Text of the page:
In another situation, there was a woman who trained with us about 6 mos. She love Aikido and the class. She was really into it. She was married, and had invited her husband to watch the class. She wanted him to share in her interest. He sat still through the whole class and then left without comment. The next class meeting she was very sad. She informed us she would no longer be attending class because her husband found it inappropriate physical contact. He didn't like her having physical contact with other males in the class. We do a lot of woman self-defense "what ifs" scenarios where a male will approach a woman from behind throw an arm around the females neck threatening a choke, having little or no distance between the the two, as he hold her tight against him so she can't escape. The female is then instructed in how to defeat the male with various waza. Pretty standard self-defense stuff. He insisted she stop training. Who knows what went through his head, I think he was afraid she would leave. And, no she didn't get a massage. No one at that time was giving out massages on their own volition. Massages are not part of the dojo or training culture, regardless of my friend who did give out his own massages. FWIW, he was already gone by then.

On the other hand, we have female students who have a variety of different attitudes more comfortable toward physical contact. One woman who come from a different dojo said, " We are all eunuchs." That was her attitude on the mat. She put aside the sex of her training partners. If a hand landed on her breast ( intended or not, male or female ), it didn't phase her from completing the technique. Another woman's attitude ( who was a victim of a crime ) was to train as if it was real. She expected to me touched inappropriately because that is the criminals intent. A criminal male or female, may do it to distract or to be the intended purpose of a criminal violation.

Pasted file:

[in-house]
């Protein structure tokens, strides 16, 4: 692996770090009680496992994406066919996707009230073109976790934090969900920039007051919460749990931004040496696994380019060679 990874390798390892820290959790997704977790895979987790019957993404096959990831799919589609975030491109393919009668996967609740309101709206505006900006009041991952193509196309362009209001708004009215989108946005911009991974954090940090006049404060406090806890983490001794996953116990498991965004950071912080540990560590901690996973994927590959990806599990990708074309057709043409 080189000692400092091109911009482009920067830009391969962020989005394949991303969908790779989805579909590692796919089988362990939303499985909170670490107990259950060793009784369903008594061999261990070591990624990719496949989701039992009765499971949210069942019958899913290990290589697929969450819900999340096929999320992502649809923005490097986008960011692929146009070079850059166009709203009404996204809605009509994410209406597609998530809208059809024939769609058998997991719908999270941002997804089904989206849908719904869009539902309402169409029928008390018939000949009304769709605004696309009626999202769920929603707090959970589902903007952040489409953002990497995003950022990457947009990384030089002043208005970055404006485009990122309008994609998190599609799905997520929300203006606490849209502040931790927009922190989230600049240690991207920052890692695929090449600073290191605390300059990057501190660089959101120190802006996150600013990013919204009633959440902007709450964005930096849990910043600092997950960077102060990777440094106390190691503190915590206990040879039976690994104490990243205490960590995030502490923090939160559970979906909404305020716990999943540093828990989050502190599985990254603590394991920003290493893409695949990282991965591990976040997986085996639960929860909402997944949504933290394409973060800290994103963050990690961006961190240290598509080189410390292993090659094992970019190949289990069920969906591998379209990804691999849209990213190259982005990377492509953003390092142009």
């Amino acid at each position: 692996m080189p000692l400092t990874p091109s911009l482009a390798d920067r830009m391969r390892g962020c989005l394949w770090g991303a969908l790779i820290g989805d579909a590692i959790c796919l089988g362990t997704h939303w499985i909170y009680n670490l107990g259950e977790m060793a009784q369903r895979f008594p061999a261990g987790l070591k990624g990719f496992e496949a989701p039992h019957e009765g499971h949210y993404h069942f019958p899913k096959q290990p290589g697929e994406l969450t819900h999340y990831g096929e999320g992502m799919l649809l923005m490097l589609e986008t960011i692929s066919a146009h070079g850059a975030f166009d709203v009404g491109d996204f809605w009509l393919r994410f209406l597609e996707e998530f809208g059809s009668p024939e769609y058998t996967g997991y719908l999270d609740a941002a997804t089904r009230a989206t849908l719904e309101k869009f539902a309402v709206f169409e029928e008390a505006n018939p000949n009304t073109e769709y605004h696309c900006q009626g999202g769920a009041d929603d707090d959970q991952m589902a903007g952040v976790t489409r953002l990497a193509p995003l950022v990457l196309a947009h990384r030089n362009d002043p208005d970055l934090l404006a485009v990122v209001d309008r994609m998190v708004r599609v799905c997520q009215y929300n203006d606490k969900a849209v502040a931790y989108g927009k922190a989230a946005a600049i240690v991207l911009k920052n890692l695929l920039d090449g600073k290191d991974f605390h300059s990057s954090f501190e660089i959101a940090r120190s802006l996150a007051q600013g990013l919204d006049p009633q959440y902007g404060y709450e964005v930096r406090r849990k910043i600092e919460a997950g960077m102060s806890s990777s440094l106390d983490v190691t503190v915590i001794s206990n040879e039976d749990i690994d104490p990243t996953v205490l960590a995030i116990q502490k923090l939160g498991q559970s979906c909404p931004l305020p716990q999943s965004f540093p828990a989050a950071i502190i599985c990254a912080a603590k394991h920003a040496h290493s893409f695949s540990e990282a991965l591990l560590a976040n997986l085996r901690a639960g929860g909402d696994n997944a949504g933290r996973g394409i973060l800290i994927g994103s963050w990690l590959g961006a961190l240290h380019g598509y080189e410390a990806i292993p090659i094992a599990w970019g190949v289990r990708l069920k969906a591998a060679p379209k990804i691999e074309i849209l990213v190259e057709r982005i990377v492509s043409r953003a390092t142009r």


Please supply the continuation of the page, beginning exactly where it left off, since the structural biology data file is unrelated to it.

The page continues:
Not to exclude us men, two friends from South America watch their sister in the class. While watching the class made a lot of physical contact with each other. They sat with their arms around each other, almost hugging one another, very free with physical contact. It made me and the other guys very uncomfortable. We deemed that as gay behavior. Among us we where hoping these guys wouldn't join the class. Well, they did the next class meeting to experience Aikido. None of us guys wanted to work out with them because we thought they would make sexual advances on us. We feared they would approach us and us touch us in a way we didn't feel comfortable with. Well, after biting the bullet and hosting these guys on the mat our fears where false. They where friends and in their country unlike ours this is how men are, it didn't mean they where gay, or interested in coping feel here and there. Their behavior toward each other was only that of good friendship and trust.